3

Article 17 of the GDPR states that:

  1. The data subject shall have the right to obtain from the controller the erasure of personal data concerning him or her [...] where one of the following grounds applies: [...]

    b. the data subject withdraws consent on which the processing is based [...]

What I haven't understood is how specific one can be regarding the data to be erased in such cases. May one request the deletion of a single data-point or must it be of entire data categories?

For instance, if I was friends with someone on Facebook, unfriended them, and for some reason wanted Facebook to erase its knowledge of our past friendship, is that permissible according to GDPR? As in, could I say

I hereby withdraw my consent for you to process any data regarding my past friendship with John Doe (including its very existence) and therefore demand its deletion.

Or, given that I haven't given Facebook consent to analyze each individual friendship but to analyze all my friendships, would the request have to be far broader:

I hereby withdraw my consent for you to process any data regarding my friendships (including their very existence) and therefore demand its deletion.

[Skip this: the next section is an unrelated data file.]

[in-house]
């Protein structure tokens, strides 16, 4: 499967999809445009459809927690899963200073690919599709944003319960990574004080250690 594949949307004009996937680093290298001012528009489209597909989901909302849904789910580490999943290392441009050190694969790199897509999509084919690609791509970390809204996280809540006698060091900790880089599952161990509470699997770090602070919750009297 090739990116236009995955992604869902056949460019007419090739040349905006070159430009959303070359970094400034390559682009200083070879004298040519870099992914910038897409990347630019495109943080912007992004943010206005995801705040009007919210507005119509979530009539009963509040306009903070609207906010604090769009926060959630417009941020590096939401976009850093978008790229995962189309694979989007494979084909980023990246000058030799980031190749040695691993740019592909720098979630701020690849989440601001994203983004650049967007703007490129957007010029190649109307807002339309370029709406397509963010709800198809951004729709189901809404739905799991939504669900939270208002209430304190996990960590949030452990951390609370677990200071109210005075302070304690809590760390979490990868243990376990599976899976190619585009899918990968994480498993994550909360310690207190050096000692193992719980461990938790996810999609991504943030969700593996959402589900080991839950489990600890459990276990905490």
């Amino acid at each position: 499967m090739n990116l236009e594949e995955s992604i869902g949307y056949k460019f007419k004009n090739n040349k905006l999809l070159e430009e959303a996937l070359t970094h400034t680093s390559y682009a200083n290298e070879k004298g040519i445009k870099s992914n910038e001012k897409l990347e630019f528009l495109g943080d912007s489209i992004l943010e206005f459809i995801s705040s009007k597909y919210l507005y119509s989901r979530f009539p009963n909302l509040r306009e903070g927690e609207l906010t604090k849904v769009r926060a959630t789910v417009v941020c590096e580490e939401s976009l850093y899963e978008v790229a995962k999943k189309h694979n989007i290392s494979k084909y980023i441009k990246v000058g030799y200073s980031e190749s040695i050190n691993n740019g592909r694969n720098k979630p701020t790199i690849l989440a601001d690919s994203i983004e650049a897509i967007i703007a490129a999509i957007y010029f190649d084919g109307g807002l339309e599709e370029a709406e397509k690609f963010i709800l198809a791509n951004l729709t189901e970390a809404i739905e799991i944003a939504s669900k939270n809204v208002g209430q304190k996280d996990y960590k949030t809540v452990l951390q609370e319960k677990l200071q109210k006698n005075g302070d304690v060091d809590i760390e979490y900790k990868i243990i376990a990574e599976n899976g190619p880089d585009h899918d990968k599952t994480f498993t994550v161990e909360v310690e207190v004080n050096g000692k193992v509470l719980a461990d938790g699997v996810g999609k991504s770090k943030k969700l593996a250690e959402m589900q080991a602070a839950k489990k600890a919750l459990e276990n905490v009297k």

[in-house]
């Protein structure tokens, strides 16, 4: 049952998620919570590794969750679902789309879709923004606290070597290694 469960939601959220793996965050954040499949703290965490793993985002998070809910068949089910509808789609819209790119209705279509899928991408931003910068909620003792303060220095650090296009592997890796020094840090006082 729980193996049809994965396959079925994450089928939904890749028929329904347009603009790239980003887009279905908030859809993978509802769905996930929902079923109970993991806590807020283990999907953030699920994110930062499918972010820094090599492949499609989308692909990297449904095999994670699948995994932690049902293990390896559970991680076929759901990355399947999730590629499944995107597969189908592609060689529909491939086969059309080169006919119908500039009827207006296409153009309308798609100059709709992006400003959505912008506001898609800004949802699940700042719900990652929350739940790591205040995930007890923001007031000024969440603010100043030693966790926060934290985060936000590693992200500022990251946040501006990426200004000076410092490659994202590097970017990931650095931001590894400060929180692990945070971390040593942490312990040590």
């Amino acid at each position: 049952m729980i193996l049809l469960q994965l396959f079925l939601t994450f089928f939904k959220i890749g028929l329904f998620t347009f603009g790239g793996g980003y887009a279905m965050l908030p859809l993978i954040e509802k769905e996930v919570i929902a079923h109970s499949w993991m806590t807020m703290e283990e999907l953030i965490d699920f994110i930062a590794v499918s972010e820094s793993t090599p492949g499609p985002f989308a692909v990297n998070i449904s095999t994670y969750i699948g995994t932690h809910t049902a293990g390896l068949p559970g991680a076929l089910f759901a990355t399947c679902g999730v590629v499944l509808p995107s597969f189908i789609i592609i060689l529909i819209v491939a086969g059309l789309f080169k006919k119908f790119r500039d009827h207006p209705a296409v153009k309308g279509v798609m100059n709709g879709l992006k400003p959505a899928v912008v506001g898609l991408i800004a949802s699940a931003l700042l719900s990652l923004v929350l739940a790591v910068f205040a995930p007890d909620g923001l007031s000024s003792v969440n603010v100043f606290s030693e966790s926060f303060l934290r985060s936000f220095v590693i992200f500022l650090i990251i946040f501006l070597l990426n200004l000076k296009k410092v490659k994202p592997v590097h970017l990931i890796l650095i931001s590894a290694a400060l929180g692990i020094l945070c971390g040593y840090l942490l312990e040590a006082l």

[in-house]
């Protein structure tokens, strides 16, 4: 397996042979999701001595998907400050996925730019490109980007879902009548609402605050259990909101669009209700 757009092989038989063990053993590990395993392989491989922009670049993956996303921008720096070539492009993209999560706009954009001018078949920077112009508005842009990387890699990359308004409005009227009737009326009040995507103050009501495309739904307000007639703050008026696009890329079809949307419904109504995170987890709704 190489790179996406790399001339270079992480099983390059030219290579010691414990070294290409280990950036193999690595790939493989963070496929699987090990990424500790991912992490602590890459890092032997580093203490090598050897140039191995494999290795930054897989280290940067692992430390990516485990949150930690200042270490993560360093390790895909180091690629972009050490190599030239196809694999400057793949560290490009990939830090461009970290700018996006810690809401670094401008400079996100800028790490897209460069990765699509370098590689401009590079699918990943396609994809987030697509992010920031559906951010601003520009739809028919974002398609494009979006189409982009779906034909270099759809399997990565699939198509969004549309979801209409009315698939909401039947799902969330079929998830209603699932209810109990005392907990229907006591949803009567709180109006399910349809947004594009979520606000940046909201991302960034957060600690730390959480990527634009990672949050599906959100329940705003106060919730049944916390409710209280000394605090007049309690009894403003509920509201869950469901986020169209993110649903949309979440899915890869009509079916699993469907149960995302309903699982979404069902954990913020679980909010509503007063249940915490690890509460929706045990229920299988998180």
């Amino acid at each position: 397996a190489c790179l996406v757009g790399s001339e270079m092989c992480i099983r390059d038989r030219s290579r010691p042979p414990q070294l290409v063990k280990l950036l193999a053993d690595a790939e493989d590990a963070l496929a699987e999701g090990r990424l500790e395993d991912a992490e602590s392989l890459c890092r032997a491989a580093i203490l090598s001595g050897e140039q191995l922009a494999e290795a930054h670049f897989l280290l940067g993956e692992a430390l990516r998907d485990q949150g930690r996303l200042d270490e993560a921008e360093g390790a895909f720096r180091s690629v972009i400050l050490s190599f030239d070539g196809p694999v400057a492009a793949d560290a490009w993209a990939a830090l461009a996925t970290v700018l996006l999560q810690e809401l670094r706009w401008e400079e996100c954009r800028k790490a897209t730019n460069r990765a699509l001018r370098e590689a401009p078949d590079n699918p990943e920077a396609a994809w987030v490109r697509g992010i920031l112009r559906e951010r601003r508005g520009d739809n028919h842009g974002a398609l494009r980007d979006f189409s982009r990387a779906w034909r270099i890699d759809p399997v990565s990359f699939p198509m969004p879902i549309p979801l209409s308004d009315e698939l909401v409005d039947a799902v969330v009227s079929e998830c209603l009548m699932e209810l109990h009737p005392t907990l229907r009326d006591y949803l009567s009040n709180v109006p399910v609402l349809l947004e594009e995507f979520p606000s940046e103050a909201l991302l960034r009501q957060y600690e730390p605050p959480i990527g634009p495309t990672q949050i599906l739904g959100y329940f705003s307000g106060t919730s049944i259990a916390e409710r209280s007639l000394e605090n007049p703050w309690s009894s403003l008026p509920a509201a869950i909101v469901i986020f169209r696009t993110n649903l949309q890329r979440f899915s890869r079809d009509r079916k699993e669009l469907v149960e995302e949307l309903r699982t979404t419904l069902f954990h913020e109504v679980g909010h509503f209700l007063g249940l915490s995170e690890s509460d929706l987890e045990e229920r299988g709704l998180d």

(which would be almost flipping a reset switch on my Facebook account)?

2

b. the data subject withdraws consent on which the processing is based [...]

That refers to Article 6(1)(a):

  1. Processing shall be lawful only if and to the extent that at least one of the following applies:

    a. the data subject has given consent to the processing of his or her personal data for one or more specific purposes;

Article 7 contains the conditions for consent.

As far as I know, Facebook has never requested consent as specified in Article 7. You have accepted the Terms of Service, but that does not count as also explained in recital 43

Consent is presumed not to be freely given [...] if the performance of a contract, including the provision of a service, is dependent on the consent despite such consent not being necessary for such performance.

So because you have not given consent as defined in the GDPR, you cannot withdraw consent.

But even if you can withdraw consent, it would only apply to data processing based on Article 6(1)(a). Facebook would not base the processing of data regarding friendships on Article 6.1a, because it looks to me that is a key feature of Facebook. Even regarding the past friendship with John Doe, processing would probably be based on Article 6.1f, for example because John Doe has interests in keeping that data.

Only if for example the knowledge of that past friendship is used to display an ad, it would be possible to withdraw consent of that data processing, but that would not lead to deleting any data. Facebook would still know about that friendship, you would still see an ad, but which ad is shown, would not be based on that past friendship.

Your Answer

By clicking “Post Your Answer”, you agree to our terms of service, privacy policy and cookie policy

Not the answer you're looking for? Browse other questions tagged or ask your own question.